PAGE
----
Cultural pride, diversity rule at Youngstown’s Juneteenth festival

Correspondent photos / Sean Barron Members of the Chaney High School cheerleading squad entertain those at the two-day annual Juneteenth Cultural Festival on Saturday at Wean Park in downtown Youngstown.

YOUNGSTOWN — You could easily say that Kevin Allen’s long tables of T-shirts were more than light, comfortable clothing: In a sense, they were snippets of black and American history.

“I (also) have hats and African prints,” Allen, of Cleveland, said.

Allen, who runs a business called Gear 2 Go, was selling a variety of the shirts and other items Saturday as one of the vendors for the free, two-day annual Juneteenth Cultural Festival at Wean Park in downtown Youngstown.

Among the merchandise he was selling Saturday were T-shirts on which were a series of black inventors and their inventions, as well as prominent black women such as Michelle Obama, Vice President Kamala Harris and U.S. Supreme Court Justice Ketanji Brown-Jackson.

Other shirts depicted the tragic May 31 and June 1, 1921, Tulsa race massacre in that city’s affluent Greenwood section, which also was known as “Black Wall Street.”

Although certain accounts vary, the trouble began May 30 when a young black man named Dick Rowland rode in a downtown elevator with a white woman named Sarah Page. Inflammatory accounts of what occurred circulated in the white community, culminated by an article in the May 31 Tulsa Tribune that sparked a confrontation between armed whites and blacks at the courthouse, where police had barricaded the top floor to protect Rowland, who had been arrested.

On June 1, 1921, white rioters looted and burned about 35 city blocks of black stores, churches, restaurants and businesses. Scores of people were injured, and the initial death count was about 36, though historians now contend that number was much higher.

Allen, who has worked 25 years as a heavy equipment operator, said he sets up at many festivals in the Cleveland, Youngstown and Akron areas.

On Saturday afternoon, the attendance seemed sparse, presumably because many people opted to stay out of the high heat and humidity. Despite the unfavorable weather, the vendors did their best to stay cool and accommodate passers-by and customers.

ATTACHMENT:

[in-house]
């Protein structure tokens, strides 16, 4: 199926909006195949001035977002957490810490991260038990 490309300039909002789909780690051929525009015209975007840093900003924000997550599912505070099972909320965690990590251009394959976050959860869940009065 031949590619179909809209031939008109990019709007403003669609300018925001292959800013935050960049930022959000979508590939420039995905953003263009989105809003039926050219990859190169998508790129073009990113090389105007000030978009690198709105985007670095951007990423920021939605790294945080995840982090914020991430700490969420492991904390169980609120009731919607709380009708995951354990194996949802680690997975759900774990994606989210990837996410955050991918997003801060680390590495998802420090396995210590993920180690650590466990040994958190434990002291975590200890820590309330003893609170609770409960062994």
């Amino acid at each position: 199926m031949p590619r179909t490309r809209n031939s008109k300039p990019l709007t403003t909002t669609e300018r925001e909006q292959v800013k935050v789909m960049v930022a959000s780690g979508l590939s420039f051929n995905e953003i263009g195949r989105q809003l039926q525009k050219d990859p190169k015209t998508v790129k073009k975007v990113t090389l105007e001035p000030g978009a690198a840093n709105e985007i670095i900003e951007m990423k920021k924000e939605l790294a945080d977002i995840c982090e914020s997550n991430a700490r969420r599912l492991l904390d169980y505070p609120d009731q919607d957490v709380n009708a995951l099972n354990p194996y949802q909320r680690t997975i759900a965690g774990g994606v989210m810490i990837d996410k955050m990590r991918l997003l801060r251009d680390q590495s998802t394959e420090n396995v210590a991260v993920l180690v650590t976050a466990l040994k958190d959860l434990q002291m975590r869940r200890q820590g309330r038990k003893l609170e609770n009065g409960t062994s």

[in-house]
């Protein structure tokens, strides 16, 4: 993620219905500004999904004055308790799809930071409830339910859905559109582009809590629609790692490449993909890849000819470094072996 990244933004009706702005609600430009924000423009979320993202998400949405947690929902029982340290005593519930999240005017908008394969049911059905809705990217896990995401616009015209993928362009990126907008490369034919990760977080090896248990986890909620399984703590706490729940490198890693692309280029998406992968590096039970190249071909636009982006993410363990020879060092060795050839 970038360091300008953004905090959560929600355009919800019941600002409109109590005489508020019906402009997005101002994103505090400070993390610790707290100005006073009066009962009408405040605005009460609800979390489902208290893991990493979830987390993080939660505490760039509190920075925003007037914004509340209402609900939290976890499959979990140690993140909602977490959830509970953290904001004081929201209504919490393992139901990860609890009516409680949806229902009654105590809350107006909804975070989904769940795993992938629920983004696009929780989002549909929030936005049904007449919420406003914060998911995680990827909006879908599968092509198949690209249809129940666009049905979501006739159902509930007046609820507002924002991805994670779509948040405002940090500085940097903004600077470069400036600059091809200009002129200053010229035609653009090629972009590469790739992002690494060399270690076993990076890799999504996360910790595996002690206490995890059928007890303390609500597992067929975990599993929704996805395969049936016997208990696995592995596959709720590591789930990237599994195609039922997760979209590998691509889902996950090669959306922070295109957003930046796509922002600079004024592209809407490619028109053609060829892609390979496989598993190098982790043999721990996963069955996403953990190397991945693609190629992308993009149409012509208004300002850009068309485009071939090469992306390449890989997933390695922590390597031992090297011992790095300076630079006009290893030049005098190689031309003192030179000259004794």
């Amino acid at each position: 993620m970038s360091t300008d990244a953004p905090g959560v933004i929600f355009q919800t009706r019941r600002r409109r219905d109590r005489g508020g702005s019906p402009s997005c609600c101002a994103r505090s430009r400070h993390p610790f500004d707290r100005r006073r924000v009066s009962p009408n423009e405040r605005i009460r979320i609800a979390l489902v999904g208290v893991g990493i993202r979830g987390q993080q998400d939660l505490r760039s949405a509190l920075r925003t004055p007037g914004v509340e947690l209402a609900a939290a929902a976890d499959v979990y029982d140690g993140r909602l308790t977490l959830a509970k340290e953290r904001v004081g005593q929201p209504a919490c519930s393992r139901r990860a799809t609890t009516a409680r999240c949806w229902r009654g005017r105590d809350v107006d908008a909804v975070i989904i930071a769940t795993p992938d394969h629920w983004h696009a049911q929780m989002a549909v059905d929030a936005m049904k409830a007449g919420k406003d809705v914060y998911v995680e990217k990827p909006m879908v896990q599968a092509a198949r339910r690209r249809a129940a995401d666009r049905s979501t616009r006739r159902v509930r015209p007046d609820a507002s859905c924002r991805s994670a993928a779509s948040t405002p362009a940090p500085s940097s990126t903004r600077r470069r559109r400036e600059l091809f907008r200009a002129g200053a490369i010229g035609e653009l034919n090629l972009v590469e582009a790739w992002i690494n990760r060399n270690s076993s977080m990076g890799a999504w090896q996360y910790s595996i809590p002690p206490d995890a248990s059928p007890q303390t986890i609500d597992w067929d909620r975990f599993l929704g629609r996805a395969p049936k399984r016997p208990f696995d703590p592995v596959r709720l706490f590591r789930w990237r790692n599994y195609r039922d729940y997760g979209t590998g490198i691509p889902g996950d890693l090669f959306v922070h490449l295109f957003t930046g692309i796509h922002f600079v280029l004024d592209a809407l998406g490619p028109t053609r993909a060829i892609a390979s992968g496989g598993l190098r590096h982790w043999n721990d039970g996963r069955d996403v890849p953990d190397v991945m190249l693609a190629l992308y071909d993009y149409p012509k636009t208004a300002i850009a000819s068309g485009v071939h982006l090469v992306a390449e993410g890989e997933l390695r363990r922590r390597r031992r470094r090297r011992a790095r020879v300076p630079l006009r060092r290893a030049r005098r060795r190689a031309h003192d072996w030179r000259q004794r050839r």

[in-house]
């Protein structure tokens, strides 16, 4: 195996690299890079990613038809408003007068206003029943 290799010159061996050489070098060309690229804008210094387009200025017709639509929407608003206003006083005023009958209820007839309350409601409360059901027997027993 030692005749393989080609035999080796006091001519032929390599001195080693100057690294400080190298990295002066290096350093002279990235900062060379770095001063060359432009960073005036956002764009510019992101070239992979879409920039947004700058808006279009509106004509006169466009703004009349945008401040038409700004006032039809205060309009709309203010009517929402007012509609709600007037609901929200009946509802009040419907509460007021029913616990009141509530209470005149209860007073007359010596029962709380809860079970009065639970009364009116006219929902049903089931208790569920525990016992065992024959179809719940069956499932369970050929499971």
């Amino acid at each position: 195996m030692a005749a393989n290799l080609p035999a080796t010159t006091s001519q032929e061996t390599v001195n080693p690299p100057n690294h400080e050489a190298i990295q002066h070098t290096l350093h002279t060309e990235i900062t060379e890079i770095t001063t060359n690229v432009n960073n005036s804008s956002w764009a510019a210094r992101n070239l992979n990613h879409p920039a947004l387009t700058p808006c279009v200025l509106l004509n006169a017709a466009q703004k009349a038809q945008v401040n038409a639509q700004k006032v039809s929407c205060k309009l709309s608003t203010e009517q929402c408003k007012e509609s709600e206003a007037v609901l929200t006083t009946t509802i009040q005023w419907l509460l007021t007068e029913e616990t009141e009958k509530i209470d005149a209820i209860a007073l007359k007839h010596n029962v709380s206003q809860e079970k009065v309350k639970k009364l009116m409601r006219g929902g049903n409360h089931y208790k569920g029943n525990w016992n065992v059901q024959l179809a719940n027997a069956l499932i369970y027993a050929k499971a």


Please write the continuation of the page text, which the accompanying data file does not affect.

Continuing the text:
Among them were Tracy Calvin, Nikki Venorsky and Samantha Black, who work for Unique Sparkle in Boardman.

“It breaks down in water in a few days,” Calvin said, referring to a type of nontoxic, eco-friendly glitter they sold that is made from environmentally-friendly material instead of plastic.

Their product line also is organic and made from natural ingredients as a healthier alternative to plastic, which, the women said, is contributing to higher amounts of pollution worldwide and widespread damage to the Earth.

“We want to leave a more positive impact on the planet,” Venorsky added.

Selling merchandise to raise awareness of several causes was Brittany Herring of Columbus, whose business, Purple Savage Apparel, is in Youngstown.

Herring, who has had epilepsy for about 11 years, had for sale a clothing line to raise greater awareness of the brain disorder. In addition, she had on her table a line called Rell Heavy 330 Apparel, in honor of her friend Terrell Roland, who was fatally shot March 30, 2008. The clothing was to call attention to the scourge of gun violence, she said.

Another clothing line was set up to raise greater awareness of autism, said Herring, whose 11-year-old son is on the spectrum.

“In April, I add puzzle pieces to my clothing,” Herring said, referring to April being recognized as Autism Awareness Month.

Also honored in eyeglass wear Herring was selling was her later grandfather, Willie Steve Allen, who she had never met but felt she came to know through others.

“I’ve always heard good things about him,” Herring said, adding that he died when her mother was 10.

Festival events included the Youngstown Youth Talent Showcase, Hip-Hop Homage, a Sunday soul food cook-off, R&B Only: Juneteenth Edition and fireworks.

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